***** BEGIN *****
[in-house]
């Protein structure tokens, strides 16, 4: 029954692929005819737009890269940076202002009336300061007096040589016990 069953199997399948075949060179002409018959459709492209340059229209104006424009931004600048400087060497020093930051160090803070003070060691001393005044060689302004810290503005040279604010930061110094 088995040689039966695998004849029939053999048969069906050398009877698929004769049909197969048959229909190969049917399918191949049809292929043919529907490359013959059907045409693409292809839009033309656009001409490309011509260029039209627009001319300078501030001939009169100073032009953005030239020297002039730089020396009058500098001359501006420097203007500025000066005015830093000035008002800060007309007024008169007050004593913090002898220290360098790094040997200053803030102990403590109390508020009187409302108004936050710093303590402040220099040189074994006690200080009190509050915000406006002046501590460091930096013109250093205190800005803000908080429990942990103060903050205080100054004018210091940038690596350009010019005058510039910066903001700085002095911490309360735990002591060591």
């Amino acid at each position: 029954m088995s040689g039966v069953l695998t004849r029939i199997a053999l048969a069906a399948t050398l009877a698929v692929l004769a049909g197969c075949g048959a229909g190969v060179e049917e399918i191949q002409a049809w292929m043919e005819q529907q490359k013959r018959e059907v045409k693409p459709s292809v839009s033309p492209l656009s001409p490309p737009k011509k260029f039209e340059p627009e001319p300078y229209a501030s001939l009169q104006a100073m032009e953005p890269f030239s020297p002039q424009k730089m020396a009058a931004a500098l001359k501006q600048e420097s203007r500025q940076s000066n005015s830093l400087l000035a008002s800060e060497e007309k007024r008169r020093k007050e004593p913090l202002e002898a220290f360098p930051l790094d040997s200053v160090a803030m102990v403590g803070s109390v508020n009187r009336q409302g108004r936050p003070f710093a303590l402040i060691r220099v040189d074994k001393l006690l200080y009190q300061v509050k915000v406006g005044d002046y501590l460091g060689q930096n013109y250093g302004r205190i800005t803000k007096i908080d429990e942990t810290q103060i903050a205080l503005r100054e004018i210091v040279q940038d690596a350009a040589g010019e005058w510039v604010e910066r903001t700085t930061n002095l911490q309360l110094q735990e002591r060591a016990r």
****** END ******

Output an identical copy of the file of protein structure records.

[in-house]
């Protein structure tokens, strides 16, 4: 029954692929005819737009890269940076202002009336300061007096040589016990 069953199997399948075949060179002409018959459709492209340059229209104006424009931004600048400087060497020093930051160090803070003070060691001393005044060689302004810290503005040279604010930061110094 088995040689039966695998004849029939053999048969069906050398009877698929004769049909197969048959229909190969049917399918191949049809292929043919529907490359013959059907045409693409292809839009033309656009001409490309011509260029039209627009001319300078501030001939009169100073032009953005030239020297002039730089020396009058500098001359501006420097203007500025000066005015830093000035008002800060007309007024008169007050004593913090002898220290360098790094040997200053803030102990403590109390508020009187409302108004936050710093303590402040220099040189074994006690200080009190509050915000406006002046501590460091930096013109250093205190800005803000908080429990942990103060903050205080100054004018210091940038690596350009010019005058510039910066903001700085002095911490309360735990002591060591």
């Amino acid at each position: 029954m088995s040689g039966v069953l695998t004849r029939i199997a053999l048969a069906a399948t050398l009877a698929v692929l004769a049909g197969c075949g048959a229909g190969v060179e049917e399918i191949q002409a049809w292929m043919e005819q529907q490359k013959r018959e059907v045409k693409p459709s292809v839009s033309p492209l656009s001409p490309p737009k011509k260029f039209e340059p627009e001319p300078y229209a501030s001939l009169q104006a100073m032009e953005p890269f030239s020297p002039q424009k730089m020396a009058a931004a500098l001359k501006q600048e420097s203007r500025q940076s000066n005015s830093l400087l000035a008002s800060e060497e007309k007024r008169r020093k007050e004593p913090l202002e002898a220290f360098p930051l790094d040997s200053v160090a803030m102990v403590g803070s109390v508020n009187r009336q409302g108004r936050p003070f710093a303590l402040i060691r220099v040189d074994k001393l006690l200080y009190q300061v509050k915000v406006g005044d002046y501590l460091g060689q930096n013109y250093g302004r205190i800005t803000k007096i908080d429990e942990t810290q103060i903050a205080l503005r100054e004018i210091v040279q940038d690596a350009a040589g010019e005058w510039v604010e910066r903001t700085t930061n002095l911490q309360l110094q735990e002591r060591a016990r």